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Beat 'Em & Eat 'Em (Atari 2600) artwork

Beat 'Em & Eat 'Em (Atari 2600) review


"It's rather salty..."



Yummy, yummy, yummy
I've got love in my tummy
And I feel like a-lovin' you

Ohio Express


When playing games in the age of Atari 2600, your imagination told the story. I can only imagine, though I'd rather not, the kinds of stories that Beat 'Em & Eat 'Em had produced. I mean, what material you had to work with! Here we have two buxom babes, both apparently suffering from cerebral palsy, prancing naked around the town in the buff. They catch the attention of a man on a mission, armed with a weapon of impressive girth. Bent on discharging his firearm in public, he fires tiny projectiles down upon the disabled hookers, both of whom are dying to show their bullet-catching trick.

As much fun as you would have had playing a public masturbator, you actually take control of the two women. Summoning the utmost of your Atari paddle talent, you must guide our two heroines as they catch every last drop of man chowder, which our dude above fires erratically across the screen. Each drop is worth a point, and every sixty-nine drops nabs you an extra life.

To this day, I'm still confused as to what Mystique's/Playaround's selling point was: audacity or novelty. It surely wasn't sex appeal, because nothing screams sexy about horribly mangled women attempting to catch yellow liquid secreted by ET in a blond toupee, who is obviously trying to choke out a tape worm.

Let's forget for a moment that blocky nudity comprises our presentation and look at the raw mechanics. Beat 'Em & Eat 'Em hits two points effectively: it's fast-paced and it's simple. Also, moving the ladies requires precision, which is a bona fide Atari skill. As levels advance, the pace quickens and you move more frantically to catch the last droplets. Unfortunately, Beat 'Em & Eat 'Em suffers the same fault that Custer's Revenge does. Before long, the speed picks up so much that you're reduced to twisting the paddles mindlessly and hoping that you happen to catch enough the drops to advance. By that point you're no longer truly playing the game.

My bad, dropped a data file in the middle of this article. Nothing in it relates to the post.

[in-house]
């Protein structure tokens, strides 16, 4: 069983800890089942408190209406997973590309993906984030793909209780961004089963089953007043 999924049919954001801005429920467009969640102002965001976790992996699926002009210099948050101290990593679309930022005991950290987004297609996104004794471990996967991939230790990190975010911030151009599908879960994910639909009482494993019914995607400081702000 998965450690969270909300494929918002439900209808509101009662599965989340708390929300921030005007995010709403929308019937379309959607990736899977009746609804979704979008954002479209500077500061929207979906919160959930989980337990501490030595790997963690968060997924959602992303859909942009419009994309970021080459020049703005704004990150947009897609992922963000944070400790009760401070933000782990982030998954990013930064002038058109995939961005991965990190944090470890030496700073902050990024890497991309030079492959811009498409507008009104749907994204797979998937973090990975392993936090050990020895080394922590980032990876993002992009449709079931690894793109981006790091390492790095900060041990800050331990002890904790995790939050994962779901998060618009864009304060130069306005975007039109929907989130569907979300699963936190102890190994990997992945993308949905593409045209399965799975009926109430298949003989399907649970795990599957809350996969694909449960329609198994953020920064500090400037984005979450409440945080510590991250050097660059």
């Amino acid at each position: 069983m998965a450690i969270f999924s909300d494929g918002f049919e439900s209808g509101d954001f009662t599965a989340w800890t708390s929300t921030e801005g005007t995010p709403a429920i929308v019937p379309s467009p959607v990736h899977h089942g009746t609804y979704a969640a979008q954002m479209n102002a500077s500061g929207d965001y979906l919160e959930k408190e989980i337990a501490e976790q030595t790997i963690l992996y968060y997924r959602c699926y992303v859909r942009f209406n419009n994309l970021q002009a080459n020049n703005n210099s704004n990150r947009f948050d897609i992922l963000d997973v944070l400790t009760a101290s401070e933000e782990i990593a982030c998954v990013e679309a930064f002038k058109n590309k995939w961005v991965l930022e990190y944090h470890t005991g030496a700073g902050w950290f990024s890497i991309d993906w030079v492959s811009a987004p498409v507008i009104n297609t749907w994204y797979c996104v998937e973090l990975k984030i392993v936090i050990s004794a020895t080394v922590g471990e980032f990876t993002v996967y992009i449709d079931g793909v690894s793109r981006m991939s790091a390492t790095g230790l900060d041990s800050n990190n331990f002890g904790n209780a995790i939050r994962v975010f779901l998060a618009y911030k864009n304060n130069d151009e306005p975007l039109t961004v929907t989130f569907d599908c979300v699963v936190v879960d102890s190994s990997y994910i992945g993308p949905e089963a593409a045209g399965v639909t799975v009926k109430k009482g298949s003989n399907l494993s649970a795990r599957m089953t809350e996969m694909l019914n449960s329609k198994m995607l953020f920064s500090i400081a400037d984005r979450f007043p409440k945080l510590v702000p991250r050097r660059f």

Now toss one more complication into the mix: the controls are a tad over-responsive. Even during slow trickles, you'll miss a drop by overshooting it. This adds to the frustration, demeans any hope of finding entertainment, and cheapens the experience. On a platform where games were meant to be simple and addictive, mucking up something like control response can make a huge difference. It's because of this that Beat 'Em & Eat 'Em isn't worth playing. Never mind the silly premise...

I realize, though, that there are some of you who will not heed my warning. You'll figure, "Hey, it's a free download. What's the harm?" I can't argue with that, but those who must play Beat 'Em & Eat 'Em as it was intended to be played will be left with the sourest of tastes in their mouths. The lack of accessibility works against it; there's nothing remotely interesting about Beat 'Em & Eat 'Em that justifies digging up a legit copy. Please, click off of eBay, put away your credit card, and get on with your life.

Good Idea:
Tracking down an Atari 2600 with working paddles.

Bad Idea:
Tracking down an Atari 2600 with working paddles so you can properly play Beat 'Em & Eat 'Em.

Rating: 2/10

JoeTheDestroyer's avatar